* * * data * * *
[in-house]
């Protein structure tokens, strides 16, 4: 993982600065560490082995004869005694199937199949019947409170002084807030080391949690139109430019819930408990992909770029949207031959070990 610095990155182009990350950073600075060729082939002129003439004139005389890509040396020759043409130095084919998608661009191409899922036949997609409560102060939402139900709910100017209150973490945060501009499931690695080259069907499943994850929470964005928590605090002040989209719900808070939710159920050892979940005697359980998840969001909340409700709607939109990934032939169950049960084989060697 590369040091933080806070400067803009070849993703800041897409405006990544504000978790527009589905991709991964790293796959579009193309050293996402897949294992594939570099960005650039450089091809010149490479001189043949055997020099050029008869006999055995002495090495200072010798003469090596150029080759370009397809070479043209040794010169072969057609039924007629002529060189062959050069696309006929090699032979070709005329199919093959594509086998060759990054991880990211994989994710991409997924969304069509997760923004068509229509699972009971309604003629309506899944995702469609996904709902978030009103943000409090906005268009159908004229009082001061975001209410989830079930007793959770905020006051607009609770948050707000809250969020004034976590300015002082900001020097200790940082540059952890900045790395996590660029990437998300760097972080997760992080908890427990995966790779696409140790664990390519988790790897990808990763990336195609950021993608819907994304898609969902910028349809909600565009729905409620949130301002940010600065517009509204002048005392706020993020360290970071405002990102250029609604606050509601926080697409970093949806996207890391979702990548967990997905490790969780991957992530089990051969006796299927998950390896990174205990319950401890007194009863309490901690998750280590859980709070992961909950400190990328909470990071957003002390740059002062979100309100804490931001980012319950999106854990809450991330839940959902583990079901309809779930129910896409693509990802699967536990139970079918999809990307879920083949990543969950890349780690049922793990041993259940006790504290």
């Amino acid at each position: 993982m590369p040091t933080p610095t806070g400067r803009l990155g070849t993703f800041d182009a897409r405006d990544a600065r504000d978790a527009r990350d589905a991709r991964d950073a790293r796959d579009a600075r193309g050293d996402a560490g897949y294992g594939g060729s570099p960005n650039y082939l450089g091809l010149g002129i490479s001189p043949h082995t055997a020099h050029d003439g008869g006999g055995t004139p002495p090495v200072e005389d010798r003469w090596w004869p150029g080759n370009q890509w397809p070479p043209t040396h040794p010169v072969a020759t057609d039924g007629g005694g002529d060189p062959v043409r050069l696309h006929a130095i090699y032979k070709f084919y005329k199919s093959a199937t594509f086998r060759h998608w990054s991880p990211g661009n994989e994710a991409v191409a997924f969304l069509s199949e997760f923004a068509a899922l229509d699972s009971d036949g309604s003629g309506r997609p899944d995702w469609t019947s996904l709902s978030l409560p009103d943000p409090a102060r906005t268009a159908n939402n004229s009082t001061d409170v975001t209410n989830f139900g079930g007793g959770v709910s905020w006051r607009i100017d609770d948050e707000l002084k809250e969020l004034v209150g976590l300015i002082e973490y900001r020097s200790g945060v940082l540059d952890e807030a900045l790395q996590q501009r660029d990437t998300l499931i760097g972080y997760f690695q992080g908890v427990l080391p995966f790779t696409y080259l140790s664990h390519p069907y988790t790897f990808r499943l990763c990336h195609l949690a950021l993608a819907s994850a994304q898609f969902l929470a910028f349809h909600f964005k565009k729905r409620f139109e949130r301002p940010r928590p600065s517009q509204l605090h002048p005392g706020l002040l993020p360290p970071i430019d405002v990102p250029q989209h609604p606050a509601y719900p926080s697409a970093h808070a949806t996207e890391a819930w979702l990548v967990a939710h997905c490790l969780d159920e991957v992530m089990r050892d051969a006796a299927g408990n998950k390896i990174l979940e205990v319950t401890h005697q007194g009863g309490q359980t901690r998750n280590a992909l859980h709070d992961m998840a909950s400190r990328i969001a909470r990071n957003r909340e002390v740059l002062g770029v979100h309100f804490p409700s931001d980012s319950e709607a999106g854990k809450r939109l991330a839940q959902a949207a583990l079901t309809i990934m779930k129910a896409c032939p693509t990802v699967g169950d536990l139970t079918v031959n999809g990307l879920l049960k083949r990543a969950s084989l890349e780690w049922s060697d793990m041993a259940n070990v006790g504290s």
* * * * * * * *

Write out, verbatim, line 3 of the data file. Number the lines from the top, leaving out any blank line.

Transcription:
């Amino acid at each position: 993982m590369p040091t933080p610095t806070g400067r803009l990155g070849t993703f800041d182009a897409r405006d990544a600065r504000d978790a527009r990350d589905a991709r991964d950073a790293r796959d579009a600075r193309g050293d996402a560490g897949y294992g594939g060729s570099p960005n650039y082939l450089g091809l010149g002129i490479s001189p043949h082995t055997a020099h050029d003439g008869g006999g055995t004139p002495p090495v200072e005389d010798r003469w090596w004869p150029g080759n370009q890509w397809p070479p043209t040396h040794p010169v072969a020759t057609d039924g007629g005694g002529d060189p062959v043409r050069l696309h006929a130095i090699y032979k070709f084919y005329k199919s093959a199937t594509f086998r060759h998608w990054s991880p990211g661009n994989e994710a991409v191409a997924f969304l069509s199949e997760f923004a068509a899922l229509d699972s009971d036949g309604s003629g309506r997609p899944d995702w469609t019947s996904l709902s978030l409560p009103d943000p409090a102060r906005t268009a159908n939402n004229s009082t001061d409170v975001t209410n989830f139900g079930g007793g959770v709910s905020w006051r607009i100017d609770d948050e707000l002084k809250e969020l004034v209150g976590l300015i002082e973490y900001r020097s200790g945060v940082l540059d952890e807030a900045l790395q996590q501009r660029d990437t998300l499931i760097g972080y997760f690695q992080g908890v427990l080391p995966f790779t696409y080259l140790s664990h390519p069907y988790t790897f990808r499943l990763c990336h195609l949690a950021l993608a819907s994850a994304q898609f969902l929470a910028f349809h909600f964005k565009k729905r409620f139109e949130r301002p940010r928590p600065s517009q509204l605090h002048p005392g706020l002040l993020p360290p970071i430019d405002v990102p250029q989209h609604p606050a509601y719900p926080s697409a970093h808070a949806t996207e890391a819930w979702l990548v967990a939710h997905c490790l969780d159920e991957v992530m089990r050892d051969a006796a299927g408990n998950k390896i990174l979940e205990v319950t401890h005697q007194g009863g309490q359980t901690r998750n280590a992909l859980h709070d992961m998840a909950s400190r990328i969001a909470r990071n957003r909340e002390v740059l002062g770029v979100h309100f804490p409700s931001d980012s319950e709607a999106g854990k809450r939109l991330a839940q959902a949207a583990l079901t309809i990934m779930k129910a896409c032939p693509t990802v699967g169950d536990l139970t079918v031959n999809g990307l879920l049960k083949r990543a969950s084989l890349e780690w049922s060697d793990m041993a259940n070990v006790g504290s």